- Life Style
As the world gets ready to party this New Year, more than 1000 people from 40 countries are planning a protest march in the Gaza Strip one year after Israel's "Operation Cast Lead" that killed more than 1300 Palestinians.
"Nothing's been done to help the people of Gaza," said Anne Wright, a retired US Army colonel and peace activist. "There's no reconstruction because construction equipment and companies were targeted by the Israeli military," she added.
Convoys of humanitarian aid will arrive in Egypt in coming weeks in hopes of traversing Egypt's Rafah border crossing for the planned Gaza Freedom March. Groups say they are still in negotiations with the Egyptian government to receive permission to travel into the besieged enclave. However, they declined to provide details, for fear of jeopardizing their prospects.
"We'll be very diligent to provide [the Egyptian government] with the names of the people in the delegation," Wright told Al-Masry Al-Youm.
Ever since Israel's assault on the Gaza Strip ended in January of this year, a number of human rights groups have delivered aid to Palestinians despite the joint Egyptian-Israeli blockade imposed on the devastated territory. This event is expected to include a large number of protesters and aid, therefore the groups have spent months planning for it.
"We have requested that the relevant Egyptian authorities let all vehicles and aid pass through the Rafah crossing," said Kevin Ovenden of Viva Palestina. "We contacted them and explained the humanitarian nature of our trip."
The Egyptian government's criteria for granting entry into the strip remain unclear. Initially, the government requested a notarized document from foreign embassies stating that their citizens were aware of the potential risks. Peace activists say they are no longer requiring their delegations to request this document, but individuals still must provide details -- such as names and passport data -- in advance.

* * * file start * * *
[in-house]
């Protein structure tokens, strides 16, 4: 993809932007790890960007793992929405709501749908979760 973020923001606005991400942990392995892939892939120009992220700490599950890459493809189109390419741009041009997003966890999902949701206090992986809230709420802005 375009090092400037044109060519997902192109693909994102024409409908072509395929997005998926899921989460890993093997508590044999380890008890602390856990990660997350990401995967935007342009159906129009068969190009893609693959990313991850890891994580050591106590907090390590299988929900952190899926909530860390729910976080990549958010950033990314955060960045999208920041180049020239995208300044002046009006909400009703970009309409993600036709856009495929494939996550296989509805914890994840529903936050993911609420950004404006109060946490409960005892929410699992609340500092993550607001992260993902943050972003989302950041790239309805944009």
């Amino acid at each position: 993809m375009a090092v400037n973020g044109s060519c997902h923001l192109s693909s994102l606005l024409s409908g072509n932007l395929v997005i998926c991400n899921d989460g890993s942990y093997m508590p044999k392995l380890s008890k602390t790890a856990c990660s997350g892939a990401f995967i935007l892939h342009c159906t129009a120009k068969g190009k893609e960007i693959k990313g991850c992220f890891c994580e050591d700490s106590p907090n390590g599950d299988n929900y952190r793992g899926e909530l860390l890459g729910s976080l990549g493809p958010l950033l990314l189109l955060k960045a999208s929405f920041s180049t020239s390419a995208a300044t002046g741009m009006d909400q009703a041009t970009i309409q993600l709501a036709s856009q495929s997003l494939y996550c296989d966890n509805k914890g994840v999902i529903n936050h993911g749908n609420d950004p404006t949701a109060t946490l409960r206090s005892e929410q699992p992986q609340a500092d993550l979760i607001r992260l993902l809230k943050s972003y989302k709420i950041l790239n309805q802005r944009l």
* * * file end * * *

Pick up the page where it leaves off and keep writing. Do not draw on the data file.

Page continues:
When contacted by Al-Masry Al-Youm, the Egyptian Foreign Ministry directed inquiries to the State Information Service (SIS), which stated that it was only responsible for travel by foreign journalists. The foreign affairs press office then provided the number of the ministry's Department of Palestinian Affairs, which failed to answer repeated phone calls. The US Department of State, for its part, declined to comment on trips to the Palestinian territories by private citizens.
For the most part, previous trips by non-Arab foreigners to the Gaza Strip have been successful. A convoy of vehicles sent by Viva Palestina was held up in Alexandria in July, but 200 people still managed to cross into the strip with US$250,000 worth of medical aid and other supplies. The group is prepared for the possibility that some participants will be denied entry on 27 December, when they plan to arrive on the one-year anniversary of the launch of the Israeli assault.
According to the group's website, "A key aspect of this humanitarian mission is to break the illegal siege imposed by Israel and get what is needed into Gaza ... Everyone who intends to take part must prepare themselves for difficulties, delays and disappointments along the way."
Wright, who is planning the Gaza Freedom March in cooperation with the women's rights group Code Pink, recently arrived in Cairo to help make preparations. Wright served as a US diplomat for 16 years, but retired after the US-led invasion of Iraq in 2003.
She was an active protester of the Bush administration, and proudly claims to be one of the first people to protest the policies of the current Obama administration. At the time of Cast Lead, Obama was vacationing in Hawaii following his electoral victory. Wright was dismayed by the president-elect's refusal to comment on the Gaza assault, so -- along with several others -- she participated in a protest outside his compound.
After Israel ended the assault in January -- when Obama was inaugurated -- Wright flew to Cairo and then crossed into the Gaza Strip within 48 hours. She made it in with two other people out of a total of 1000 people who waited at the border.
Since then, she has visited the hapless territory more than once. Tighe Barry, also with Code Pink, has similarly traveled to the strip to deliver aid. On one visit, he delivered baskets of women's products such as creams and soaps. He recalled how Palestinians danced for him in a show of their appreciation.
"These people -- who are subject to extreme suffering -- honored me that day, when all I did was bring them gift baskets," he said.
"In my world, if someone bombed my whole family, I would be angry," Barry added. "Yet they show an immense capacity for love, forgiveness and resilience. I honor them for that."